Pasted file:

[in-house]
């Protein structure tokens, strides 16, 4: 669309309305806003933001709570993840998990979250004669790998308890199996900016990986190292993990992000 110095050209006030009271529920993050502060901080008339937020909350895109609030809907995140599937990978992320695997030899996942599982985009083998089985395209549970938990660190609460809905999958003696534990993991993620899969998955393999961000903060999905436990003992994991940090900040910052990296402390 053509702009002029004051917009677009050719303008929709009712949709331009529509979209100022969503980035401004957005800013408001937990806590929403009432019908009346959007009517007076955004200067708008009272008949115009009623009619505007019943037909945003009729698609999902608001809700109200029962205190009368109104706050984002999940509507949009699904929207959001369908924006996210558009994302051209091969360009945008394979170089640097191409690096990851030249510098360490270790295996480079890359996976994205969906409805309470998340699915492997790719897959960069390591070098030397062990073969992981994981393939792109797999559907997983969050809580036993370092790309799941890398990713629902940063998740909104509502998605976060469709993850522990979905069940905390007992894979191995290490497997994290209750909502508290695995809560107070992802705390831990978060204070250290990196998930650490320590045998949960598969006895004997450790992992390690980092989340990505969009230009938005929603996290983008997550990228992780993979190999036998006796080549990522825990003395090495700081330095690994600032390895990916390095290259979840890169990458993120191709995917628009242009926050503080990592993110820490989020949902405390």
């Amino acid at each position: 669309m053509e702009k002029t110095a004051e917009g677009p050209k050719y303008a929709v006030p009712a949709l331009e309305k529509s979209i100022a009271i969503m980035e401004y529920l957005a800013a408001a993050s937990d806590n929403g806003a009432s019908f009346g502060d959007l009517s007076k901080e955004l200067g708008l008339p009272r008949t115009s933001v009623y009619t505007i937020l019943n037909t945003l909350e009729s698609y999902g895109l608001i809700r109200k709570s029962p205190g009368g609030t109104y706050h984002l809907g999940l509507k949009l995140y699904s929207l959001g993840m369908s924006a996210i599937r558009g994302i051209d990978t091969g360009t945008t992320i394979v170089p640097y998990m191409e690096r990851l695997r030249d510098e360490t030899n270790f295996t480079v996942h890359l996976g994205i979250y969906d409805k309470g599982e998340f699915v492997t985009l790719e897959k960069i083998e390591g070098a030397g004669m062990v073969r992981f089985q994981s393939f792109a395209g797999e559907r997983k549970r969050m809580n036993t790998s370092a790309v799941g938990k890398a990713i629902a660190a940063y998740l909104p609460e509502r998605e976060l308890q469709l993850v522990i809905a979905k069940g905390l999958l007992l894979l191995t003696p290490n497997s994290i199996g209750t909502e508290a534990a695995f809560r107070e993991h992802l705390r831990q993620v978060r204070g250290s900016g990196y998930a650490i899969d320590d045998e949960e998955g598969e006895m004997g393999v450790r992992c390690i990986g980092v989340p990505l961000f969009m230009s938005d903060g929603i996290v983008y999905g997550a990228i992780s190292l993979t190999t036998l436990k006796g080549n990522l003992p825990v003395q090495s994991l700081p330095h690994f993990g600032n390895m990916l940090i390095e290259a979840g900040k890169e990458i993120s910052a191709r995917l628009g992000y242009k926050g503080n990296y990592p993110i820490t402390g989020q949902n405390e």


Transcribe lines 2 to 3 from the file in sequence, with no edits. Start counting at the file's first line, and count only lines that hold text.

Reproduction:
């Protein structure tokens, strides 16, 4: 669309309305806003933001709570993840998990979250004669790998308890199996900016990986190292993990992000 110095050209006030009271529920993050502060901080008339937020909350895109609030809907995140599937990978992320695997030899996942599982985009083998089985395209549970938990660190609460809905999958003696534990993991993620899969998955393999961000903060999905436990003992994991940090900040910052990296402390 053509702009002029004051917009677009050719303008929709009712949709331009529509979209100022969503980035401004957005800013408001937990806590929403009432019908009346959007009517007076955004200067708008009272008949115009009623009619505007019943037909945003009729698609999902608001809700109200029962205190009368109104706050984002999940509507949009699904929207959001369908924006996210558009994302051209091969360009945008394979170089640097191409690096990851030249510098360490270790295996480079890359996976994205969906409805309470998340699915492997790719897959960069390591070098030397062990073969992981994981393939792109797999559907997983969050809580036993370092790309799941890398990713629902940063998740909104509502998605976060469709993850522990979905069940905390007992894979191995290490497997994290209750909502508290695995809560107070992802705390831990978060204070250290990196998930650490320590045998949960598969006895004997450790992992390690980092989340990505969009230009938005929603996290983008997550990228992780993979190999036998006796080549990522825990003395090495700081330095690994600032390895990916390095290259979840890169990458993120191709995917628009242009926050503080990592993110820490989020949902405390």
């Amino acid at each position: 669309m053509e702009k002029t110095a004051e917009g677009p050209k050719y303008a929709v006030p009712a949709l331009e309305k529509s979209i100022a009271i969503m980035e401004y529920l957005a800013a408001a993050s937990d806590n929403g806003a009432s019908f009346g502060d959007l009517s007076k901080e955004l200067g708008l008339p009272r008949t115009s933001v009623y009619t505007i937020l019943n037909t945003l909350e009729s698609y999902g895109l608001i809700r109200k709570s029962p205190g009368g609030t109104y706050h984002l809907g999940l509507k949009l995140y699904s929207l959001g993840m369908s924006a996210i599937r558009g994302i051209d990978t091969g360009t945008t992320i394979v170089p640097y998990m191409e690096r990851l695997r030249d510098e360490t030899n270790f295996t480079v996942h890359l996976g994205i979250y969906d409805k309470g599982e998340f699915v492997t985009l790719e897959k960069i083998e390591g070098a030397g004669m062990v073969r992981f089985q994981s393939f792109a395209g797999e559907r997983k549970r969050m809580n036993t790998s370092a790309v799941g938990k890398a990713i629902a660190a940063y998740l909104p609460e509502r998605e976060l308890q469709l993850v522990i809905a979905k069940g905390l999958l007992l894979l191995t003696p290490n497997s994290i199996g209750t909502e508290a534990a695995f809560r107070e993991h992802l705390r831990q993620v978060r204070g250290s900016g990196y998930a650490i899969d320590d045998e949960e998955g598969e006895m004997g393999v450790r992992c390690i990986g980092v989340p990505l961000f969009m230009s938005d903060g929603i996290v983008y999905g997550a990228i992780s190292l993979t190999t036998l436990k006796g080549n990522l003992p825990v003395q090495s994991l700081p330095h690994f993990g600032n390895m990916l940090i390095e290259a979840g900040k890169e990458i993120s910052a191709r995917l628009g992000y242009k926050g503080n990296y990592p993110i820490t402390g989020q949902n405390e």